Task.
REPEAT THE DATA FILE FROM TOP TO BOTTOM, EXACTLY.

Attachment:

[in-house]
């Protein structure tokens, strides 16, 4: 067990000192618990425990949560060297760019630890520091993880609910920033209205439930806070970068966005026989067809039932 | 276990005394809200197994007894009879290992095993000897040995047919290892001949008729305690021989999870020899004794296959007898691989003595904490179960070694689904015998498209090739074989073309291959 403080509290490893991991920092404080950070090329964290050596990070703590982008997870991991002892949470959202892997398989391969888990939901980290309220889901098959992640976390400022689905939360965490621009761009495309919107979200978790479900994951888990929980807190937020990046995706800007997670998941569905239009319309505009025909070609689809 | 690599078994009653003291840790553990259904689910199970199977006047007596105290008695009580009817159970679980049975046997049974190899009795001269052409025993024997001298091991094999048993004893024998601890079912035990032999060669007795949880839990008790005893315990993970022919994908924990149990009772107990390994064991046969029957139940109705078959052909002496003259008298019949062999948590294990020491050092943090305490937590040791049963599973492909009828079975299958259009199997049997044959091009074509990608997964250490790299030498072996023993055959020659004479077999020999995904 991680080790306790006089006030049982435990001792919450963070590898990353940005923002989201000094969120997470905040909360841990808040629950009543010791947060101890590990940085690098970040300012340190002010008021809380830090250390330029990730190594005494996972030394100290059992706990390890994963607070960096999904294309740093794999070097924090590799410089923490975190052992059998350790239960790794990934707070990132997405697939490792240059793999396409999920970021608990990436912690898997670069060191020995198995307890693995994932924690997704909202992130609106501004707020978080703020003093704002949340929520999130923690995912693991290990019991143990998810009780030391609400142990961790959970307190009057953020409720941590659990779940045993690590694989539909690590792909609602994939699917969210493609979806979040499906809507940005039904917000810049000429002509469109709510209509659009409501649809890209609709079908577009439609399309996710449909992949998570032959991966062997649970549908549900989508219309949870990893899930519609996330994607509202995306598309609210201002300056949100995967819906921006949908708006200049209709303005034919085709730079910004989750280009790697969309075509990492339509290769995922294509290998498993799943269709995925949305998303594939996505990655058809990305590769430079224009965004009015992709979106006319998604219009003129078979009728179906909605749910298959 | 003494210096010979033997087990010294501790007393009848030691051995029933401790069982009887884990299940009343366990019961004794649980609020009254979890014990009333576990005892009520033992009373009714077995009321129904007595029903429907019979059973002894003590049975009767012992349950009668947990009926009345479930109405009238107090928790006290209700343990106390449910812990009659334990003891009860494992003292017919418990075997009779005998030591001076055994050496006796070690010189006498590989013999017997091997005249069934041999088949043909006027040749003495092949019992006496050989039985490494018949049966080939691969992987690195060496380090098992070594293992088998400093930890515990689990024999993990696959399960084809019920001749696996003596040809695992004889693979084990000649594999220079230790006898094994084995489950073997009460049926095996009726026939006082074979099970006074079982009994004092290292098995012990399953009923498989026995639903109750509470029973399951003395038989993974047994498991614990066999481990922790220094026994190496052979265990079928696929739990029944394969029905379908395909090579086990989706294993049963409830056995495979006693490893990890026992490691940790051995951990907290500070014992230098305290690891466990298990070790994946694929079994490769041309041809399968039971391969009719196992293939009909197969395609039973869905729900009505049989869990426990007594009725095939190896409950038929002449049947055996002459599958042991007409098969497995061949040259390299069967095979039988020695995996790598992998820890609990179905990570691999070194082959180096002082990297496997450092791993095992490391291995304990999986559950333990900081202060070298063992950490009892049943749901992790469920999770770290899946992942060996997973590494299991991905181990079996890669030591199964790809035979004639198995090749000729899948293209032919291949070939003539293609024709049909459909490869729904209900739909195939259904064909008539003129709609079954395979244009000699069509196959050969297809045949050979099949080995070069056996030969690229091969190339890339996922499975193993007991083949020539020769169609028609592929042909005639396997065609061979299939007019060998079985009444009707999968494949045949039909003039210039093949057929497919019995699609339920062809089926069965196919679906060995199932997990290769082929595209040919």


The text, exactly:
[in-house]
């Protein structure tokens, strides 16, 4: 067990000192618990425990949560060297760019630890520091993880609910920033209205439930806070970068966005026989067809039932 | 276990005394809200197994007894009879290992095993000897040995047919290892001949008729305690021989999870020899004794296959007898691989003595904490179960070694689904015998498209090739074989073309291959 403080509290490893991991920092404080950070090329964290050596990070703590982008997870991991002892949470959202892997398989391969888990939901980290309220889901098959992640976390400022689905939360965490621009761009495309919107979200978790479900994951888990929980807190937020990046995706800007997670998941569905239009319309505009025909070609689809 | 690599078994009653003291840790553990259904689910199970199977006047007596105290008695009580009817159970679980049975046997049974190899009795001269052409025993024997001298091991094999048993004893024998601890079912035990032999060669007795949880839990008790005893315990993970022919994908924990149990009772107990390994064991046969029957139940109705078959052909002496003259008298019949062999948590294990020491050092943090305490937590040791049963599973492909009828079975299958259009199997049997044959091009074509990608997964250490790299030498072996023993055959020659004479077999020999995904 991680080790306790006089006030049982435990001792919450963070590898990353940005923002989201000094969120997470905040909360841990808040629950009543010791947060101890590990940085690098970040300012340190002010008021809380830090250390330029990730190594005494996972030394100290059992706990390890994963607070960096999904294309740093794999070097924090590799410089923490975190052992059998350790239960790794990934707070990132997405697939490792240059793999396409999920970021608990990436912690898997670069060191020995198995307890693995994932924690997704909202992130609106501004707020978080703020003093704002949340929520999130923690995912693991290990019991143990998810009780030391609400142990961790959970307190009057953020409720941590659990779940045993690590694989539909690590792909609602994939699917969210493609979806979040499906809507940005039904917000810049000429002509469109709510209509659009409501649809890209609709079908577009439609399309996710449909992949998570032959991966062997649970549908549900989508219309949870990893899930519609996330994607509202995306598309609210201002300056949100995967819906921006949908708006200049209709303005034919085709730079910004989750280009790697969309075509990492339509290769995922294509290998498993799943269709995925949305998303594939996505990655058809990305590769430079224009965004009015992709979106006319998604219009003129078979009728179906909605749910298959 | 003494210096010979033997087990010294501790007393009848030691051995029933401790069982009887884990299940009343366990019961004794649980609020009254979890014990009333576990005892009520033992009373009714077995009321129904007595029903429907019979059973002894003590049975009767012992349950009668947990009926009345479930109405009238107090928790006290209700343990106390449910812990009659334990003891009860494992003292017919418990075997009779005998030591001076055994050496006796070690010189006498590989013999017997091997005249069934041999088949043909006027040749003495092949019992006496050989039985490494018949049966080939691969992987690195060496380090098992070594293992088998400093930890515990689990024999993990696959399960084809019920001749696996003596040809695992004889693979084990000649594999220079230790006898094994084995489950073997009460049926095996009726026939006082074979099970006074079982009994004092290292098995012990399953009923498989026995639903109750509470029973399951003395038989993974047994498991614990066999481990922790220094026994190496052979265990079928696929739990029944394969029905379908395909090579086990989706294993049963409830056995495979006693490893990890026992490691940790051995951990907290500070014992230098305290690891466990298990070790994946694929079994490769041309041809399968039971391969009719196992293939009909197969395609039973869905729900009505049989869990426990007594009725095939190896409950038929002449049947055996002459599958042991007409098969497995061949040259390299069967095979039988020695995996790598992998820890609990179905990570691999070194082959180096002082990297496997450092791993095992490391291995304990999986559950333990900081202060070298063992950490009892049943749901992790469920999770770290899946992942060996997973590494299991991905181990079996890669030591199964790809035979004639198995090749000729899948293209032919291949070939003539293609024709049909459909490869729904209900739909195939259904064909008539003129709609079954395979244009000699069509196959050969297809045949050979099949080995070069056996030969690229091969190339890339996922499975193993007991083949020539020769169609028609592929042909005639396997065609061979299939007019060998079985009444009707999968494949045949039909003039210039093949057929497919019995699609339920062809089926069965196919679906060995199932997990290769082929595209040919």